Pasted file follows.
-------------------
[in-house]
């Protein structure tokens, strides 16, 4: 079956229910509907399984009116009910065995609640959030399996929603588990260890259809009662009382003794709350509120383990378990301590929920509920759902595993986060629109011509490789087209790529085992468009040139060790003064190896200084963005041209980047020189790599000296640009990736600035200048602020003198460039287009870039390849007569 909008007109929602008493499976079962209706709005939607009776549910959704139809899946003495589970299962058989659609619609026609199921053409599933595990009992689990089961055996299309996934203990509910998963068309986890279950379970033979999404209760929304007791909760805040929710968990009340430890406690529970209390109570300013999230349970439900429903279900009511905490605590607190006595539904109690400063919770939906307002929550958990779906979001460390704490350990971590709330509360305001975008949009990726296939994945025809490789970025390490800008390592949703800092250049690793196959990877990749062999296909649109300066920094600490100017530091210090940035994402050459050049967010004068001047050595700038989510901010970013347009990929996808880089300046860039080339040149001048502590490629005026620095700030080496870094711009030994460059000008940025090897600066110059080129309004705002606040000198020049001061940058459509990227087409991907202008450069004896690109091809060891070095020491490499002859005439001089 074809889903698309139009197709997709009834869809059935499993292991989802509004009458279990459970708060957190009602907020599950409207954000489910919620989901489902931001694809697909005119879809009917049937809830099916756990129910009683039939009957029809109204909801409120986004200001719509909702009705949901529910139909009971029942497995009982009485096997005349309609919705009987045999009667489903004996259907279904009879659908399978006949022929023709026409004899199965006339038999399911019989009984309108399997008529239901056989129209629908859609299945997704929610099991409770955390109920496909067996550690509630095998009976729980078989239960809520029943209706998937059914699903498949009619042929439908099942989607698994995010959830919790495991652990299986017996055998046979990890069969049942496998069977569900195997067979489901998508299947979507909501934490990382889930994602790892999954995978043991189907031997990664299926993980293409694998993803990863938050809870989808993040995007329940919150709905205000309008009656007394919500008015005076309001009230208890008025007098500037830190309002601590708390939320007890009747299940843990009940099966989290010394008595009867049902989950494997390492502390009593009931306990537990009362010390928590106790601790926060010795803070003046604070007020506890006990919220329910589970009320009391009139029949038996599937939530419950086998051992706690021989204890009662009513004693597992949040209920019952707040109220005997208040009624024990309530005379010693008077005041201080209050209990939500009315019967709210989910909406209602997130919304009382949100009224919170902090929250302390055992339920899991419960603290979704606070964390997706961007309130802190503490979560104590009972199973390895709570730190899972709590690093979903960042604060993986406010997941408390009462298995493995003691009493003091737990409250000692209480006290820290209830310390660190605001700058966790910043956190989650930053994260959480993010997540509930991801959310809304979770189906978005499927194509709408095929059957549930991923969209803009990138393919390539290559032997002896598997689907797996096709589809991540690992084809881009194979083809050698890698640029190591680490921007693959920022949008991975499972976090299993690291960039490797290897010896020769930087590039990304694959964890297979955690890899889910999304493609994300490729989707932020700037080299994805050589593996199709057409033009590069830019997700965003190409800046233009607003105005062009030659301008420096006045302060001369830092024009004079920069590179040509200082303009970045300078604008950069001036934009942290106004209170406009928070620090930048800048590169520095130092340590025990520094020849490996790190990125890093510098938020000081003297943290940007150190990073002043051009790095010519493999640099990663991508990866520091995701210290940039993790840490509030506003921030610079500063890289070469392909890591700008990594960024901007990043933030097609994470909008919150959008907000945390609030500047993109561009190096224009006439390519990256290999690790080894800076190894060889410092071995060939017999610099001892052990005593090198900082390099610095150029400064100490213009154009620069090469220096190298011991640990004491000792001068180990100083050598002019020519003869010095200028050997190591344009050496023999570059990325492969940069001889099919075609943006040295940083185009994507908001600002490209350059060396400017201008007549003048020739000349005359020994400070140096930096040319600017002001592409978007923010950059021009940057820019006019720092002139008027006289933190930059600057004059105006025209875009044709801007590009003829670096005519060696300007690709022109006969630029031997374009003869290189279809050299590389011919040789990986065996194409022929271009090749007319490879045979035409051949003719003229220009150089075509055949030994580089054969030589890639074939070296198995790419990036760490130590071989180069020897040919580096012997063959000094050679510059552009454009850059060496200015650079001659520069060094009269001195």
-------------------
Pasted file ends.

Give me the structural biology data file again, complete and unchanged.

[in-house]
């Protein structure tokens, strides 16, 4: 079956229910509907399984009116009910065995609640959030399996929603588990260890259809009662009382003794709350509120383990378990301590929920509920759902595993986060629109011509490789087209790529085992468009040139060790003064190896200084963005041209980047020189790599000296640009990736600035200048602020003198460039287009870039390849007569 909008007109929602008493499976079962209706709005939607009776549910959704139809899946003495589970299962058989659609619609026609199921053409599933595990009992689990089961055996299309996934203990509910998963068309986890279950379970033979999404209760929304007791909760805040929710968990009340430890406690529970209390109570300013999230349970439900429903279900009511905490605590607190006595539904109690400063919770939906307002929550958990779906979001460390704490350990971590709330509360305001975008949009990726296939994945025809490789970025390490800008390592949703800092250049690793196959990877990749062999296909649109300066920094600490100017530091210090940035994402050459050049967010004068001047050595700038989510901010970013347009990929996808880089300046860039080339040149001048502590490629005026620095700030080496870094711009030994460059000008940025090897600066110059080129309004705002606040000198020049001061940058459509990227087409991907202008450069004896690109091809060891070095020491490499002859005439001089 074809889903698309139009197709997709009834869809059935499993292991989802509004009458279990459970708060957190009602907020599950409207954000489910919620989901489902931001694809697909005119879809009917049937809830099916756990129910009683039939009957029809109204909801409120986004200001719509909702009705949901529910139909009971029942497995009982009485096997005349309609919705009987045999009667489903004996259907279904009879659908399978006949022929023709026409004899199965006339038999399911019989009984309108399997008529239901056989129209629908859609299945997704929610099991409770955390109920496909067996550690509630095998009976729980078989239960809520029943209706998937059914699903498949009619042929439908099942989607698994995010959830919790495991652990299986017996055998046979990890069969049942496998069977569900195997067979489901998508299947979507909501934490990382889930994602790892999954995978043991189907031997990664299926993980293409694998993803990863938050809870989808993040995007329940919150709905205000309008009656007394919500008015005076309001009230208890008025007098500037830190309002601590708390939320007890009747299940843990009940099966989290010394008595009867049902989950494997390492502390009593009931306990537990009362010390928590106790601790926060010795803070003046604070007020506890006990919220329910589970009320009391009139029949038996599937939530419950086998051992706690021989204890009662009513004693597992949040209920019952707040109220005997208040009624024990309530005379010693008077005041201080209050209990939500009315019967709210989910909406209602997130919304009382949100009224919170902090929250302390055992339920899991419960603290979704606070964390997706961007309130802190503490979560104590009972199973390895709570730190899972709590690093979903960042604060993986406010997941408390009462298995493995003691009493003091737990409250000692209480006290820290209830310390660190605001700058966790910043956190989650930053994260959480993010997540509930991801959310809304979770189906978005499927194509709408095929059957549930991923969209803009990138393919390539290559032997002896598997689907797996096709589809991540690992084809881009194979083809050698890698640029190591680490921007693959920022949008991975499972976090299993690291960039490797290897010896020769930087590039990304694959964890297979955690890899889910999304493609994300490729989707932020700037080299994805050589593996199709057409033009590069830019997700965003190409800046233009607003105005062009030659301008420096006045302060001369830092024009004079920069590179040509200082303009970045300078604008950069001036934009942290106004209170406009928070620090930048800048590169520095130092340590025990520094020849490996790190990125890093510098938020000081003297943290940007150190990073002043051009790095010519493999640099990663991508990866520091995701210290940039993790840490509030506003921030610079500063890289070469392909890591700008990594960024901007990043933030097609994470909008919150959008907000945390609030500047993109561009190096224009006439390519990256290999690790080894800076190894060889410092071995060939017999610099001892052990005593090198900082390099610095150029400064100490213009154009620069090469220096190298011991640990004491000792001068180990100083050598002019020519003869010095200028050997190591344009050496023999570059990325492969940069001889099919075609943006040295940083185009994507908001600002490209350059060396400017201008007549003048020739000349005359020994400070140096930096040319600017002001592409978007923010950059021009940057820019006019720092002139008027006289933190930059600057004059105006025209875009044709801007590009003829670096005519060696300007690709022109006969630029031997374009003869290189279809050299590389011919040789990986065996194409022929271009090749007319490879045979035409051949003719003229220009150089075509055949030994580089054969030589890639074939070296198995790419990036760490130590071989180069020897040919580096012997063959000094050679510059552009454009850059060496200015650079001659520069060094009269001195």